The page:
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See video with voice explanations or read step by step instructions below:
1. Roll out clay medium. I used Makins' Clay. It's air dry so there's no oven needed. Other polymer clays will work fine but follow baking directions on label. I used a cutting mat for easy sizing of tiles. I used a pretty pink one from Westcott. I should have dusted the mat and the rolling pin with the PERFECT CRAFTING POUCH! The clay would not have sticked to the roller and lifting the tiles would have been easier, too.
2. Use the PERFECT CRAFTING POUCH as a release agent so the stamp won't stick to the clay. I dusted the entire surface because I thought it would be easier. Other times, I dust the stamp directly and not the clay surface.
3. I pressed into the clay with a rubber stamp. The stamp made a perfectly crisp impression and did not stick at all! I wished I’d used the pouch on the mat and tools because there was some sticking. Lesson learned!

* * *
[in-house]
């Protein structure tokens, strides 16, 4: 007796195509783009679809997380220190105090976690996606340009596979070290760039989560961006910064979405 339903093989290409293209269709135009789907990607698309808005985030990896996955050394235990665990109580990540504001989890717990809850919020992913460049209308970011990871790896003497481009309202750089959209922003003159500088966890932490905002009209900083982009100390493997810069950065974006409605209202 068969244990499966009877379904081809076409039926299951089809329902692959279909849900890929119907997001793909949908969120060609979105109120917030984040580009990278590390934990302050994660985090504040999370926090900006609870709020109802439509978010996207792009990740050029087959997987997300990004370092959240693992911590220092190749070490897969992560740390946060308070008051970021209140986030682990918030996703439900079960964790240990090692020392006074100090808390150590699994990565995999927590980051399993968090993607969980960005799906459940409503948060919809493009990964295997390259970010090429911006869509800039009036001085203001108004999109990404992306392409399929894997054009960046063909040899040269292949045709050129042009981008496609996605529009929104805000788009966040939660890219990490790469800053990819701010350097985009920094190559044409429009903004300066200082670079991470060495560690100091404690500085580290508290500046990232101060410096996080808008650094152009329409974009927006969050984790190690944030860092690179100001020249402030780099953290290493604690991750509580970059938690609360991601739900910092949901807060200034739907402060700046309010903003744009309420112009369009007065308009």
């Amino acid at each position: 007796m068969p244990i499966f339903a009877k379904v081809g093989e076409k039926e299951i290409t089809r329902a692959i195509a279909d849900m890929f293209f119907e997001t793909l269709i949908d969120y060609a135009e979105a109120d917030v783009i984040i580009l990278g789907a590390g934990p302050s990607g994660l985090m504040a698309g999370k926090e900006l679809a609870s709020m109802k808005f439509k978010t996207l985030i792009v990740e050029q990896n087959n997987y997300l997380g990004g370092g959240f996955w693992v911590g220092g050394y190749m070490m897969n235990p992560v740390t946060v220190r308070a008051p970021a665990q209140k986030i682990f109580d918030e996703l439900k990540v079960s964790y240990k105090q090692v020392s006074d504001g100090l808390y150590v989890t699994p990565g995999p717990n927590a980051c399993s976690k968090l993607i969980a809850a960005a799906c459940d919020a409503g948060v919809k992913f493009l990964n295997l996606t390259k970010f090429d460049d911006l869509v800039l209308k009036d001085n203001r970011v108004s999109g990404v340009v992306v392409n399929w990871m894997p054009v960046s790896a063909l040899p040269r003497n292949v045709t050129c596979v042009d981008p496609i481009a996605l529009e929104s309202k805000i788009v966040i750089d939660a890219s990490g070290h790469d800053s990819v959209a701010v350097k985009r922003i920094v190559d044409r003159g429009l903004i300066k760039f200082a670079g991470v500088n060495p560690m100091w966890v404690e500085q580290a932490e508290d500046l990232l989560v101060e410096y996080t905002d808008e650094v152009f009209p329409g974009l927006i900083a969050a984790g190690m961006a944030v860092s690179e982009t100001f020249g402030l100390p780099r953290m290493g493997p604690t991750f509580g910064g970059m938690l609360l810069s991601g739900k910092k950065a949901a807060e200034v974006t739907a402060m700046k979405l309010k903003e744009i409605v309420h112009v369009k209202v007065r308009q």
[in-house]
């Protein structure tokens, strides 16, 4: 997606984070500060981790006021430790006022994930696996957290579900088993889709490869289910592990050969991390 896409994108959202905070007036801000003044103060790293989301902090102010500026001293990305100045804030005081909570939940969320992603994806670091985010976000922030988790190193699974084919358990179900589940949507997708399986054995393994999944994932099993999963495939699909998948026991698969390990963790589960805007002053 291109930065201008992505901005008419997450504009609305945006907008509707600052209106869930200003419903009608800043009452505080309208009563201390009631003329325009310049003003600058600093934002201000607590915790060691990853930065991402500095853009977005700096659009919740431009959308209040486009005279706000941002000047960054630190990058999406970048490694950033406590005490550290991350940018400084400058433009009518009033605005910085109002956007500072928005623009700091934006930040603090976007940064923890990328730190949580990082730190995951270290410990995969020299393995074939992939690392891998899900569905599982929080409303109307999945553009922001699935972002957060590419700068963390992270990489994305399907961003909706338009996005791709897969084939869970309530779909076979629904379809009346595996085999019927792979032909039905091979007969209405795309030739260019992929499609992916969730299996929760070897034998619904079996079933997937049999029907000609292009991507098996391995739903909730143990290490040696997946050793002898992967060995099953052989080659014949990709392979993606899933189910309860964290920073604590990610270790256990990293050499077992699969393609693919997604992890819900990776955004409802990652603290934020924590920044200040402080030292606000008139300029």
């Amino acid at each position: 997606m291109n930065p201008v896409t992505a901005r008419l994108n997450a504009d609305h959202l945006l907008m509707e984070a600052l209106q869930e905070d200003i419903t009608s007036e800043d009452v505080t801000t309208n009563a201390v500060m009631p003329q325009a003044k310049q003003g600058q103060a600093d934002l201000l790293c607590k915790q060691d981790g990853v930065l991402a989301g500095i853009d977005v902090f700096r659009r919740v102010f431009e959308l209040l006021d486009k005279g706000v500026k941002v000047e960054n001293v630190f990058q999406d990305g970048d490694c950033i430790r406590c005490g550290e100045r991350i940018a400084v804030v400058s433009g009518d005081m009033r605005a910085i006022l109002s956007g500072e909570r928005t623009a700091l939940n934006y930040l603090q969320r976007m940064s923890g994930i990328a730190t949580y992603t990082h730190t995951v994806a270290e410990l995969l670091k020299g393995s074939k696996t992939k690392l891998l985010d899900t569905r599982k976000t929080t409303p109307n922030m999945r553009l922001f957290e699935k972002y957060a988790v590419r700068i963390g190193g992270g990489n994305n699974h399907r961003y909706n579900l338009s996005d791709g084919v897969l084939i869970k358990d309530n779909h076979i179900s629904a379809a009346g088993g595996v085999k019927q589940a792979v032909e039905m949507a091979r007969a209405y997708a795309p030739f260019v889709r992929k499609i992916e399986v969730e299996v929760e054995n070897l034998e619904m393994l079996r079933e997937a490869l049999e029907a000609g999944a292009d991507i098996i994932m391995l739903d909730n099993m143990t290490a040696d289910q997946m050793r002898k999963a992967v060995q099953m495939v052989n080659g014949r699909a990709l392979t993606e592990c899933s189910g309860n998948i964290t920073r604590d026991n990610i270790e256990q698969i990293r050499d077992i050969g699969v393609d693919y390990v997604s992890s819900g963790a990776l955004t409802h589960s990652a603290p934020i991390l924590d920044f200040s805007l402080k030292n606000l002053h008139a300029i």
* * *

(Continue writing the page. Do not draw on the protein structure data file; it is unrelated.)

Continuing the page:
4. After the tiles were dry, I colored the back side and the edges with a marker. I'm sure any marker would have worked, but I had this Copic handy. I did dust the back of the tile with the pouch to stop any bleeding --just in case the marker would bleed.
5. I put a little BEST GLUE EVER onto the back of the tile and adhered it to the page. The BEST GLUE EVER is wonderful because it grabs instantly to all kinds of materials like this polymer clay and the paper with no sliding of the tiles!
6. The dollar bill was scanned and printed on an inkjet printer.
7. I adhered the real keys as embellishments by applying the glue to the keys and letting it dry. The BEST GLUE EVER dries even tackier and the embellishment instantly adheres. I did this because the keys were so heavy and I didn't want to risk them sliding on the paper while the glue dried.
Note: This was the first time I asked my husband to write the journaling, but because the car was his, I thought it would be fitting. It was so cool to read his reflections on his "car history".